Wednesday, March 22, 2017

East Farmingdale Volunteer Fire Company History

The East Farmingdale Volunteer Fire Company was organized in 1926. The first Chief was Joseph Pfost, Sr., who served from December of 1926 to December of 1927. The department was created when the East Farmingdale area would no longer be protected under the contract by the Fire Department of the Incorporated Village of Farmingdale. The Company works under the auspices of the Town of Babylon.

The Fire Company was able to obtain a loan from the First National Bank of Farmingdale for $5,000 to erect a fire house on Maplewood Avenue. At the time, they only had a hose wagon for their only apparatus. The original name of the Company was the East End Volunteer Fire Company; its current name was changed in 1959. The fire house was moved to an expanded headquarters on Conklin Street which can house twelve pieces of fire equipment, kitchen facilities, a recreation room, and a second floor containing a meeting hall and offices. Two sub-stations were also built; one on Wellwood Avenue and the other on Melville Road.

The first official meeting was held on September 25, 1926.  They were granted a Certificate of Incorporation on August 13, 1926. At the October meeting, it was decided that the uniform would only be worn for Company social affairs, parades, and funerals. Their first fire was recorded on December 13, 1926.

At the May 7, 1958 meeting, a motion was made to form a committee to look into changing their name. It was announced at the February 2, 1959 meeting that 100% of the membership had signed the resolution for the name change. The name change was made official on May 4, 1959.


A History of the East Farmingdale Fire Company 1926-1995

Thursday, March 2, 2017

Lawrence B. Sperry

Lawrence Burst Sperry was born in Chicago on December 22, 1892, the third child of Elmer and Zula Goodman Sperry.

He built his first airplane glider during his school days in the attic of his home. After finishing school, he joined his father’s company and became a licensed pilot and undertook field work of applying a gyroscope to an airplane.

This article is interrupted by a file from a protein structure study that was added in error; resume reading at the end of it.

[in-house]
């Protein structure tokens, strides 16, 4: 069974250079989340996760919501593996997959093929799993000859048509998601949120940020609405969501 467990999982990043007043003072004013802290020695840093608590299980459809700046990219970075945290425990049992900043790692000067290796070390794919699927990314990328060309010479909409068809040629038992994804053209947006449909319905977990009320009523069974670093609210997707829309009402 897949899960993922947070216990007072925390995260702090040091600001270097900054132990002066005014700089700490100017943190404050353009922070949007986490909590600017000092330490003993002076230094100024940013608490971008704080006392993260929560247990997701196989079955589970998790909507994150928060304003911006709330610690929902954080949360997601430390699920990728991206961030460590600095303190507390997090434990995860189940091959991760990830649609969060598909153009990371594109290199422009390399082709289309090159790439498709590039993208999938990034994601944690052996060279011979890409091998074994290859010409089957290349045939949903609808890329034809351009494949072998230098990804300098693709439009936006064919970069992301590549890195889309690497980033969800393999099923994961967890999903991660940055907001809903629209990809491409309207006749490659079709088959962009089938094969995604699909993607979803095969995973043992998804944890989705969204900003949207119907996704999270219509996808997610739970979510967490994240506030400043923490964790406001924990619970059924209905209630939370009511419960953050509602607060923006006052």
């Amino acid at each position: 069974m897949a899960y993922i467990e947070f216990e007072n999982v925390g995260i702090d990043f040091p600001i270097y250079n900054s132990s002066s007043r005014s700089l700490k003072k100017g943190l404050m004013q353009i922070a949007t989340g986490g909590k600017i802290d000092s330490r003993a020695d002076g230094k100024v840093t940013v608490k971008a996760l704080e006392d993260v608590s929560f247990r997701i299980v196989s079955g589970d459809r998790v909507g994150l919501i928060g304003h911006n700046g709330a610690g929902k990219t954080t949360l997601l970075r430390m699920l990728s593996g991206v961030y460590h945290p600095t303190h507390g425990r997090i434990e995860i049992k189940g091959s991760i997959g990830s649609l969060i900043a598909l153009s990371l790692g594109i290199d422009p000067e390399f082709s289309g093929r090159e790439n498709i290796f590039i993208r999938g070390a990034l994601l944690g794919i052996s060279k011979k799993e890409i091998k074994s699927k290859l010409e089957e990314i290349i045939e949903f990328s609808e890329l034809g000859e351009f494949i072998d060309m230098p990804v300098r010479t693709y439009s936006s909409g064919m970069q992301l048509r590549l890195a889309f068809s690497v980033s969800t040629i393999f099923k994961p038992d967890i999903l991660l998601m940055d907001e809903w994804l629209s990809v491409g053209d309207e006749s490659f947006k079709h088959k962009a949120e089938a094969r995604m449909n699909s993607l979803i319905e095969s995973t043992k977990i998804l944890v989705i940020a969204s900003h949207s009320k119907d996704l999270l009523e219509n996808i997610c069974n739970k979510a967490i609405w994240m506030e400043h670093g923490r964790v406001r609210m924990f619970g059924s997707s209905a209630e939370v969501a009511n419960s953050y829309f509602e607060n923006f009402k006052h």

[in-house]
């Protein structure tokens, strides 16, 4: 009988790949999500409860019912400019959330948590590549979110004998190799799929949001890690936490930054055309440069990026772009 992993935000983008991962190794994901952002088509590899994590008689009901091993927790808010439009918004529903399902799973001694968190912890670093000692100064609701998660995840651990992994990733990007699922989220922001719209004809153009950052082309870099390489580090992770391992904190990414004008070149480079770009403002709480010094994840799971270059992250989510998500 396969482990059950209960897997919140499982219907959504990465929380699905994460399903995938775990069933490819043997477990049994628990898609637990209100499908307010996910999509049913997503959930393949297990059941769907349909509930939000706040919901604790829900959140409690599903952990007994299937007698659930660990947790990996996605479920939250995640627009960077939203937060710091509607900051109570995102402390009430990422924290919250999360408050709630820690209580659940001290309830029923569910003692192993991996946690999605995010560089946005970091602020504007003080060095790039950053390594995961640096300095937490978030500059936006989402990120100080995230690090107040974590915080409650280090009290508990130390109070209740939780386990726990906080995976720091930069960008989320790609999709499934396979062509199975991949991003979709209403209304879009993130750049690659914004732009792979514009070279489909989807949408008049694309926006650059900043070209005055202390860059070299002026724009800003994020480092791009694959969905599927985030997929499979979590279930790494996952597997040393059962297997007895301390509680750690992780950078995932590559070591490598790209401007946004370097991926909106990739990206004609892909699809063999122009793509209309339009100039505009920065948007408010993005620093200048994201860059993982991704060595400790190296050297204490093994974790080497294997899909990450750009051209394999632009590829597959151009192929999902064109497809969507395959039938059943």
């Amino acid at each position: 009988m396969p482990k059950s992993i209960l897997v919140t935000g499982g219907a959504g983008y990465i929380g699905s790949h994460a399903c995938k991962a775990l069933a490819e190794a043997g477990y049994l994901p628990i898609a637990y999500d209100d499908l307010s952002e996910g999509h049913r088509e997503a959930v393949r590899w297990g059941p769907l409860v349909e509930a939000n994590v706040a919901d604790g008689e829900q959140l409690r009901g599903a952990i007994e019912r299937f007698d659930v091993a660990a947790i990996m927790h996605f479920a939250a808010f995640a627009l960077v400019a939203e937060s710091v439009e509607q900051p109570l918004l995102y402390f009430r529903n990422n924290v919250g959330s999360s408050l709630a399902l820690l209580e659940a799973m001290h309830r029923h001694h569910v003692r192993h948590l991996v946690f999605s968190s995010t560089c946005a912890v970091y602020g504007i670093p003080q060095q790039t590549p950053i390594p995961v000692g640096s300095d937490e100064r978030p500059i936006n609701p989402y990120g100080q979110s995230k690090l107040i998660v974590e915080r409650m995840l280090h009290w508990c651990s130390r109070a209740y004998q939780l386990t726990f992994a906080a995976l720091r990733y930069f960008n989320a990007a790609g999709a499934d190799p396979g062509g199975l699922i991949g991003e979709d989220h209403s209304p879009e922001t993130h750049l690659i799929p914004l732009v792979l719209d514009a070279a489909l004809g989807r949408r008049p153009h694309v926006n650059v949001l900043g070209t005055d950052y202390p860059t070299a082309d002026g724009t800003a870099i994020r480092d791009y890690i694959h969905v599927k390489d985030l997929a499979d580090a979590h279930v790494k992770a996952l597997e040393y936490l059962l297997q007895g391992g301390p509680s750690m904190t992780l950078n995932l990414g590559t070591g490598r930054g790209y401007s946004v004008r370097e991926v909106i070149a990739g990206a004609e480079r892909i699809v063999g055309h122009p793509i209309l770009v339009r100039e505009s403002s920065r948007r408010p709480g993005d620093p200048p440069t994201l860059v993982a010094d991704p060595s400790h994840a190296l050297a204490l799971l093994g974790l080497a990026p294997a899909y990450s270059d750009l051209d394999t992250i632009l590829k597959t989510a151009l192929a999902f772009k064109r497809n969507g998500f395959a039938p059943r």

In 1914, the Republic of France issued a notice of a Safety Contest to be held.  The Sperry’s entered an improved gyrostabilizer in the contest. When Lawrence arrived in Paris, he and his mechanic installed the device on a Curtiss flying boat. On June 18th, 1914, Lawrence’s parents joined the thousands lining the Seine River to watch the competition. Like the rest of the spectators, they were awed when in a flight over the jury of experts Lawrence let go of the controls and stands up with his hands high over his head, and the plane remained level. The Sperry’s heard a gasp from the crowd when the mechanic walked out on the wing and again Lawrence let go of the controls. The Sperry’s joined in the roar of approval as Lawrence throttled the engine and the plane automatically went into a glide. When Lawrence landed safely, the jury realized that it had witnessed one of the most convincing demonstrations in aviation, and it awarded the Sperry’s a 50,000 franc prize.

In late 1915, Lawrence journeyed to England, where he conceived of a three-way gyrostabilizer to steer bombing planes, and also arranged for Sperry Gyroscope to manufacture aircraft compasses. When he returned home, Lawrence developed the first amphibious flying boat in history. He also investigated the problems of night flying by adding lights to his flying boat, and went on to make night flights of up to 80 miles.

He returned to America in 1916 and engaged in many and varied activities. He demonstrated the possibilities of the aerial torpedo to the Navy Department. He made several night flights in 1916, the first in the United States. He also built the first amphibious flying boat and the first to land a plane by the use of skids.

Sperry’s manufacturing operations outgrew its two factors and a third plant was built in Farmingdale.  The building was constructed on the corner of Rose and Richard Street. Employing about sixty men, the company produced amphibious Navy triplanes, aerial torpedoes, and the Verville Sperry racing monoplane, which was was constructed within three months.  

Lawrence Sperry was lost on December 13, 1923 while crossing the English Channel in his Messenger Plane at the age of thirty. He had planned to fly from Croydon Airport to Amsterdam. The normal route was to follow the railway to Ashford in Kent, and then on to Folkstone, before crossing the English Channel to France. It seems Sperry mistakenly followed a second railway that diverged southward and westward to Hastings. His plane was spotted five miles east of Hastings. His engine misfired and lost power, forcing Sperry to land on the water. At some point, he pulled off his flying boots, struggled out of his flight suit, and struck out towards shore. His body was found on the shore at Jury’s Gap on January 11, 1924.


Farmingdale’s Story: Farms to Flight. Junior Historical Society of Farmingdale, L.I.

“Lawrence Burst Sperry Sr.”

Smith, Victor N. “The Last Flight of Lawrence B. Sperry.” Journal of American Aviation Historical Society. Spring, 1983.

The Sperryscope. C.D. Jobson, Editor. The Sperry Gyroscope Company.
January-February, 1924. Vol. 4, No. 6